When Marilyn entered the church a few minutes later she gasped. “It was one of the most beautiful sights that I can remember. And it was all for me.”

She and Father Raish went up to the altar together, kneeled down, and prayed. For Marilyn, this was a profound moment in her life. “It meant so much to me that he did this.” Even today it brings tears to her eyes to think of it.

After a short while it was time to leave. By now the sun had set, and as Marilyn drove home the sky was dark.

Because the Houston sky had been cloudy since the launch on Saturday, the astronaut wives had still not seen the moon. Even now Marilyn could see that the evening sky was mostly covered with clouds.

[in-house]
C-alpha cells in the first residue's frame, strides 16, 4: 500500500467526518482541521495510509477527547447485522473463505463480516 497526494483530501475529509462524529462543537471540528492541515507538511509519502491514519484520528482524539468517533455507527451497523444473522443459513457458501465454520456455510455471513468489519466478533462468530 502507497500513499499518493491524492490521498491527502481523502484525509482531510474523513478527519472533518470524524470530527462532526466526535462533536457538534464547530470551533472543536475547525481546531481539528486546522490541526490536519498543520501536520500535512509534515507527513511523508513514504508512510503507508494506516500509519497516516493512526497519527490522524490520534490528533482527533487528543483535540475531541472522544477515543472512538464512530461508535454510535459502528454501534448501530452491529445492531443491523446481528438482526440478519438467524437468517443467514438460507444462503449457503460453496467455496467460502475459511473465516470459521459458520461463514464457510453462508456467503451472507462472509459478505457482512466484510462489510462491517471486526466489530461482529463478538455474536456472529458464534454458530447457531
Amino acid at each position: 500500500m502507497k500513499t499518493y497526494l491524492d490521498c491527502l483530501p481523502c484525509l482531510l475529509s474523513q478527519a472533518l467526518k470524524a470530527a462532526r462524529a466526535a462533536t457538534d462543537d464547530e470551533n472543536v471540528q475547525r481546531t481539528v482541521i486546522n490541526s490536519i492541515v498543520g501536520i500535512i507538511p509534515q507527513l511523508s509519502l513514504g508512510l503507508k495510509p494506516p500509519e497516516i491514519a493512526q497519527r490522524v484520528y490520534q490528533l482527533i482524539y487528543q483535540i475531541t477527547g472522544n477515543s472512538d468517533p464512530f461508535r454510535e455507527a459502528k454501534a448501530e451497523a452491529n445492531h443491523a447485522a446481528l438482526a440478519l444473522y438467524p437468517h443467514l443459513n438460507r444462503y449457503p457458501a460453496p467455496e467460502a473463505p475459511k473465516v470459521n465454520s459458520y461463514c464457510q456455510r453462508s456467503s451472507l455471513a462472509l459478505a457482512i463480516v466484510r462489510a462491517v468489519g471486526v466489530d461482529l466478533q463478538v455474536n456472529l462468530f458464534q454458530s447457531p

Then, just before she turned the car into Timber Cove, the clouds separated and she found herself staring at the faint arc of the crescent moon, gleaming in the evening sky. It was Christmas Eve, and around that distant globe circled three humans, one of whom was her husband. A shiver ran through her body.

She pulled up in front of her house and rejoined her children and friends for the last lunar telecast and the hoped-for exit from lunar orbit. [Genesis, pages 176-177]

I hadn’t needed to ask her how she felt, because by asking for details about her actual experience, her emotions became evident. I discovered the heart of Marilyn Lovell, that of a humble but courageous person, fearful of danger but unwilling to bow to it.